Hope Mountain Centre for Outdoor Learning, BC Nature, Conservation Northwest and other organizations are distributing informational posters at retail outlets, trailheads, public buildings and other facilities. Sighting reports are screened by trained personnel and forwarded on to BC government biologists who will follow up with field verification.
Grizzly bears are extremely rare in most of southwest BC, particularly in the Cascades and the eastern slopes of the Coast Range. The public is being asked to report sightings because every individual grizzly is important to these populations.
The BC government lists grizzly bears in Cascades, Garibaldi/Pitt River, Stein/Nahatlatch Rivers and Squamish/Lillooet populations as “threatened.” Government estimates that there are fewer than 35 grizzly bears on the east slopes of the BC Coast Range and the Cascades in the area stretching from Lillooet to I-90 in Washington.
Grizzly bears are slow to reproduce and slow to recover from low numbers. BC biologists and their counterparts from the US have worked together for years on grizzly bear science and recovery. The project groups hope to invest citizens in a similar vein through “citizen science” and monitoring.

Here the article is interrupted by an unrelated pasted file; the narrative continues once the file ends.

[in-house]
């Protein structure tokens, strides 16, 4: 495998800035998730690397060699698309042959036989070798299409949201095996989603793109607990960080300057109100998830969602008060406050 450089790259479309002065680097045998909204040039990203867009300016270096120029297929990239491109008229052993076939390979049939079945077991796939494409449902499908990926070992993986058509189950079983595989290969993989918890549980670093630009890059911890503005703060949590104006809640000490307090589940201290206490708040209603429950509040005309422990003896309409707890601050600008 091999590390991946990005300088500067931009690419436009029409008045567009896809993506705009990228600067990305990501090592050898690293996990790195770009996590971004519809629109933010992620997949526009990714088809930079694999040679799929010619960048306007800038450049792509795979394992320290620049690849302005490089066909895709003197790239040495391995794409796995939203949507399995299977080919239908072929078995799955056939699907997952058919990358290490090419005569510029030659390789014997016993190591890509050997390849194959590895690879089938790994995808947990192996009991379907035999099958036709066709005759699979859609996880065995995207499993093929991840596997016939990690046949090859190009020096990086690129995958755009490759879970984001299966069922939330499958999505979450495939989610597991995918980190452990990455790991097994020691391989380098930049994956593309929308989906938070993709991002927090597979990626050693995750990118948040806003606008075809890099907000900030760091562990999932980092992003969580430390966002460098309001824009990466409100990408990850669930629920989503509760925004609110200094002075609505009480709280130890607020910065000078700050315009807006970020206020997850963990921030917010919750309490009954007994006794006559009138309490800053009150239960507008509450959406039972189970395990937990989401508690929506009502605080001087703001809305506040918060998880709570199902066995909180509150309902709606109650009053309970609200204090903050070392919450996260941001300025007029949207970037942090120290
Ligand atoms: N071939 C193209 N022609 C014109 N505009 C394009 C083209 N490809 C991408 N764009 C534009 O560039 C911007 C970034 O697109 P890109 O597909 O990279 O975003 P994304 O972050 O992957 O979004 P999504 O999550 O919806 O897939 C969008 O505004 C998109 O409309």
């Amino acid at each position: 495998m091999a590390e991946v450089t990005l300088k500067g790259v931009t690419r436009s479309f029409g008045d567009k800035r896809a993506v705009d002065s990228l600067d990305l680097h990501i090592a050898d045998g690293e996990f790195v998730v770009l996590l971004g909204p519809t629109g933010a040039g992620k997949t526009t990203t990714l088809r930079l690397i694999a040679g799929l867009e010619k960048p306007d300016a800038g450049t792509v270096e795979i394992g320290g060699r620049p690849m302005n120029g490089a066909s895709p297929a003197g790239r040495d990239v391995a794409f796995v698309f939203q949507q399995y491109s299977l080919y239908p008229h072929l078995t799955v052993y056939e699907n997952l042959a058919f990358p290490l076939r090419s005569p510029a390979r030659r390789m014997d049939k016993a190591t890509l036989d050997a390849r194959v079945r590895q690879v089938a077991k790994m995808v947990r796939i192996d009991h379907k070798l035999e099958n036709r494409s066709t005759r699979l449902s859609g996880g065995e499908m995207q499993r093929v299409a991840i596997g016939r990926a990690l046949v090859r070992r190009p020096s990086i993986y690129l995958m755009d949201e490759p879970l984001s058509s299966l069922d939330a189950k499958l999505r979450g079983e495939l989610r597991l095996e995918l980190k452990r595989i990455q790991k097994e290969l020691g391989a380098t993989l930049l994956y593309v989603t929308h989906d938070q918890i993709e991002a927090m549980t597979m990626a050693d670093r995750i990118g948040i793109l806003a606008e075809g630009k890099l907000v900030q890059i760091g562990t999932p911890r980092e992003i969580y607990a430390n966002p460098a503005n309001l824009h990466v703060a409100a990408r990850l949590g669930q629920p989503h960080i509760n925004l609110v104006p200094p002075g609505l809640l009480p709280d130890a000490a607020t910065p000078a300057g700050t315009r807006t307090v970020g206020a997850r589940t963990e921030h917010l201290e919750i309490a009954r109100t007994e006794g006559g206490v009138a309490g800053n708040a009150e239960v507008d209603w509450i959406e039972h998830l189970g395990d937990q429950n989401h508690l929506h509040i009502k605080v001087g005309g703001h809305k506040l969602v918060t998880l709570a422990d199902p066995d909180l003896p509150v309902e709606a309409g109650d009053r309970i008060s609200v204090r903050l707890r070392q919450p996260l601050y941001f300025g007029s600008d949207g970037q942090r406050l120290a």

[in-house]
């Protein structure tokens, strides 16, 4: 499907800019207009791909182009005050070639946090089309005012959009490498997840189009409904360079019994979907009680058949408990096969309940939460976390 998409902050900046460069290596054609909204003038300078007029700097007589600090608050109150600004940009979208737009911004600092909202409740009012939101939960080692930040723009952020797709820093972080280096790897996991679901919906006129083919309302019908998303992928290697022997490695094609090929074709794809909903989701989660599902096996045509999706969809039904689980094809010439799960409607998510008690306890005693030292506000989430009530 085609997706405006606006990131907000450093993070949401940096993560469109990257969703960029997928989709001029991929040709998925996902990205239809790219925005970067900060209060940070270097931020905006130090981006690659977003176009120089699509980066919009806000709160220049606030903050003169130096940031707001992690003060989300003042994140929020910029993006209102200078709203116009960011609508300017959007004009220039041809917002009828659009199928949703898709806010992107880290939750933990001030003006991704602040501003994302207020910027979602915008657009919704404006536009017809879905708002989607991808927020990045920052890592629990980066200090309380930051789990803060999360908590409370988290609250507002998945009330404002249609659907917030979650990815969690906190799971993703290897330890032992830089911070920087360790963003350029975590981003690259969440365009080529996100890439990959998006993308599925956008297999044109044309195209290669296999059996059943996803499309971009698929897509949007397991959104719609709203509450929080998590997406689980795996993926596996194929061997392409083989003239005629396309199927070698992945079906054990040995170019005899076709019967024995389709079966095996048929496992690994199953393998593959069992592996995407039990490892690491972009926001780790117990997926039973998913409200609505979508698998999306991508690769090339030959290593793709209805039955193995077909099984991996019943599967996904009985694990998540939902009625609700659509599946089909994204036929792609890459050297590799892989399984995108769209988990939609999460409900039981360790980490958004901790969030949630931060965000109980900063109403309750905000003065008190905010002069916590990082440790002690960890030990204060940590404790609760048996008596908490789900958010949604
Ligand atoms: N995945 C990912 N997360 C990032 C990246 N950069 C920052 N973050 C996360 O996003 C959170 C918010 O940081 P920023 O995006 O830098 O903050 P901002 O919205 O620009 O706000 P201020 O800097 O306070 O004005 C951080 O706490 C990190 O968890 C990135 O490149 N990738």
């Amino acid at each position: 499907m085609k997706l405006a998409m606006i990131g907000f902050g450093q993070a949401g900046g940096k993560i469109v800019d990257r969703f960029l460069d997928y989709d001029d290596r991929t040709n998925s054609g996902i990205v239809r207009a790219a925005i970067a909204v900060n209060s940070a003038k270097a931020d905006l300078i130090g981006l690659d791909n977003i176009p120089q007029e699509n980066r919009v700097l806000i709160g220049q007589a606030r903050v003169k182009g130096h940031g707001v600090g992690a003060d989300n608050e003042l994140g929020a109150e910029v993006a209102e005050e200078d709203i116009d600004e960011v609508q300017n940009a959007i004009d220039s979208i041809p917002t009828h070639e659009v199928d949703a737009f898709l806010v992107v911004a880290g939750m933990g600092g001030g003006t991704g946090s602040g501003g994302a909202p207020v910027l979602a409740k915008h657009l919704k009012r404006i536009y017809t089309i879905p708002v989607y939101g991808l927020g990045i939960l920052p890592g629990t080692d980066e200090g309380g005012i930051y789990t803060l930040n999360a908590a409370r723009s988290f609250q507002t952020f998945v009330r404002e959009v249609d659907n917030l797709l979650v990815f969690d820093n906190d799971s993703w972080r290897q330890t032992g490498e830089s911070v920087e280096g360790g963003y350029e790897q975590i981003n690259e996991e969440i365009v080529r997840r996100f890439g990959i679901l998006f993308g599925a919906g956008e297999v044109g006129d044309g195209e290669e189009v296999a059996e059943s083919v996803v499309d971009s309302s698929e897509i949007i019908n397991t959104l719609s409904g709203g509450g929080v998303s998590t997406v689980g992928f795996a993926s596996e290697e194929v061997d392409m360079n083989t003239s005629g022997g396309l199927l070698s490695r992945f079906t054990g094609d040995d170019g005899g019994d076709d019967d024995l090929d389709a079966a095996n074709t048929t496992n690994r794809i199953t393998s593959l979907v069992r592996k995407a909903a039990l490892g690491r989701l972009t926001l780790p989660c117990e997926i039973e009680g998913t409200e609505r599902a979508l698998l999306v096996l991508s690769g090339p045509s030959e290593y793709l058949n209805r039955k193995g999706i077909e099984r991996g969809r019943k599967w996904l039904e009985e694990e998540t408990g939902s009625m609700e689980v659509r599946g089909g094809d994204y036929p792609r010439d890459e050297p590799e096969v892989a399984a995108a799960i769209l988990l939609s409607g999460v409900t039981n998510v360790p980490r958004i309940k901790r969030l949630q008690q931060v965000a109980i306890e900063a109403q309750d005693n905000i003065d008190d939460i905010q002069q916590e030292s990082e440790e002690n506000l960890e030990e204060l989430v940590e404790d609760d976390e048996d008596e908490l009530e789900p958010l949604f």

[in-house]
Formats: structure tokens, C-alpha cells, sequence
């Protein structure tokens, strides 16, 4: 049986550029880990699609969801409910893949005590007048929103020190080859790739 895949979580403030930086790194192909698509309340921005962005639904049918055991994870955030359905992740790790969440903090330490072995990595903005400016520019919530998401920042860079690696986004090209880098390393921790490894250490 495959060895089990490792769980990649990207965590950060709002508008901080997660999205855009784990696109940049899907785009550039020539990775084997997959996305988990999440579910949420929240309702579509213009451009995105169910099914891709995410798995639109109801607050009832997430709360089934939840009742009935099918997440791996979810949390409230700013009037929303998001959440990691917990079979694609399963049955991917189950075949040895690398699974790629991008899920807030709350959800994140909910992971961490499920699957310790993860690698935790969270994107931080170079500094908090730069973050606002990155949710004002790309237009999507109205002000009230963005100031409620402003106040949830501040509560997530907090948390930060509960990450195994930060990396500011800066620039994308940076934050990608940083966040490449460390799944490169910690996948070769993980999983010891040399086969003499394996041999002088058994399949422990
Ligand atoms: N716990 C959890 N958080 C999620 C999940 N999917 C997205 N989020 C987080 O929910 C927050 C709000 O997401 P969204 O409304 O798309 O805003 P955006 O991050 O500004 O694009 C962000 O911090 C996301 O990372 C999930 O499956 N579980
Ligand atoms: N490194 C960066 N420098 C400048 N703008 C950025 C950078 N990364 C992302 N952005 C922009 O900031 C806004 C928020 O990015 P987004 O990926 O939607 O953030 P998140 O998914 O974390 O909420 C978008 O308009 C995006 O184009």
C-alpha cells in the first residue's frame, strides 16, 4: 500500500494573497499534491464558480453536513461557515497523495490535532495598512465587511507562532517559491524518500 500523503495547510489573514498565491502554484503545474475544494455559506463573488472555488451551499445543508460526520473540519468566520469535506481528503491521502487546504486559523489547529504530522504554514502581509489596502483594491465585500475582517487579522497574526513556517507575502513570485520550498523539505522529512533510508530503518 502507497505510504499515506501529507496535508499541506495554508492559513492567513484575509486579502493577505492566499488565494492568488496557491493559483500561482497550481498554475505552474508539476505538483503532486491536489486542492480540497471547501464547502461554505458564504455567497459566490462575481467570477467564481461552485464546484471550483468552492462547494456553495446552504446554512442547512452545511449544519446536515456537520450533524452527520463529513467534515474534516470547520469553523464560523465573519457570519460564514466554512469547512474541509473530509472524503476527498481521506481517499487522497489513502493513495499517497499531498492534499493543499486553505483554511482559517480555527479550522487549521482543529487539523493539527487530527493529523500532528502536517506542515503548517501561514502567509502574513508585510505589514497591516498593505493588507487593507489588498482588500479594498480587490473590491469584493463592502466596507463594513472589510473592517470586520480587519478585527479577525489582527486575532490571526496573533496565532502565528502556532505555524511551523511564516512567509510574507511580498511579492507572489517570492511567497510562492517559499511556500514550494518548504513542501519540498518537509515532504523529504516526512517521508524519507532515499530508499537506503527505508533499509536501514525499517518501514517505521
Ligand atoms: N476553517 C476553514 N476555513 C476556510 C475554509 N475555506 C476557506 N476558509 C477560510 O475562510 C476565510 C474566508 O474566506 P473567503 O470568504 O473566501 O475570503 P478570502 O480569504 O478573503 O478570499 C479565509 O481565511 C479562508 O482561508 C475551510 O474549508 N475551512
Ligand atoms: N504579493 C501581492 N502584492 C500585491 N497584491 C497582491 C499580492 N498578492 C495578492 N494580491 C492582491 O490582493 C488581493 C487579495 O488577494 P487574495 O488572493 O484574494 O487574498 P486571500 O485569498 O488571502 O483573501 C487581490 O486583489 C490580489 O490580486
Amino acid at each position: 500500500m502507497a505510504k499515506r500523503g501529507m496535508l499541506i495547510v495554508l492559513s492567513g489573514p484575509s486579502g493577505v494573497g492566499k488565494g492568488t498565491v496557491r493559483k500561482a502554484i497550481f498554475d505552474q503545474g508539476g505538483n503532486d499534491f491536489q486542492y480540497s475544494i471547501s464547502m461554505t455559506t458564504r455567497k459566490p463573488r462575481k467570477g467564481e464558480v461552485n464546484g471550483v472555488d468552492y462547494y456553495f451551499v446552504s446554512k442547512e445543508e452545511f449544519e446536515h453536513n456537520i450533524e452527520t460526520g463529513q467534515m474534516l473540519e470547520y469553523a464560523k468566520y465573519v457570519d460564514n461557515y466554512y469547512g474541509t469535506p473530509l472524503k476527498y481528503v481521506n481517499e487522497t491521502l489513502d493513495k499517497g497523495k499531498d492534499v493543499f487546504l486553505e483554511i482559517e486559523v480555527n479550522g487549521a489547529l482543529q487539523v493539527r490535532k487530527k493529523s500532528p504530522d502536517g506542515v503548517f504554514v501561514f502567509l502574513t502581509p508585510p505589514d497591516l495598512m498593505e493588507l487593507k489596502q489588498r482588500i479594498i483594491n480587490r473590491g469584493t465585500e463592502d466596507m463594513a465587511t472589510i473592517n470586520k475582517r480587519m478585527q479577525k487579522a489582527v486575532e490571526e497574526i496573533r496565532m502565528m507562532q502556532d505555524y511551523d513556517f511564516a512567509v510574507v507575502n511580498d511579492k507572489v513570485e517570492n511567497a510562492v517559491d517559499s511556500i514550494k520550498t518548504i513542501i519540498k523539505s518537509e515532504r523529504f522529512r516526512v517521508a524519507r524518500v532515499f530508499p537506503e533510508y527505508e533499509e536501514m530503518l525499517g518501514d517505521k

Every verified sighting contributes to our knowledge about SW BC’s grizzly bears which in turn helps us understand how vulnerable they are to local extinction. Hikers, climbers, hunters, fishers, photographers, loggers and ranchers – anyone who is recreating or working in the mountains can potentially contribute. The more solid information biologists have about grizzly bear abundance and distribution the better their ability to monitor bear recovery.”
A collaboration of environmental groups has launched an effort to enlist public support in documenting sightings of rare grizzly bears in southwest British Columbia.
Call the toll-free sightings hotline (1-855-GO-GRIZZ or 1-855-464-7499) if you see a grizzly in southwest BC.
For more information go to: coasttocascades.org/sightings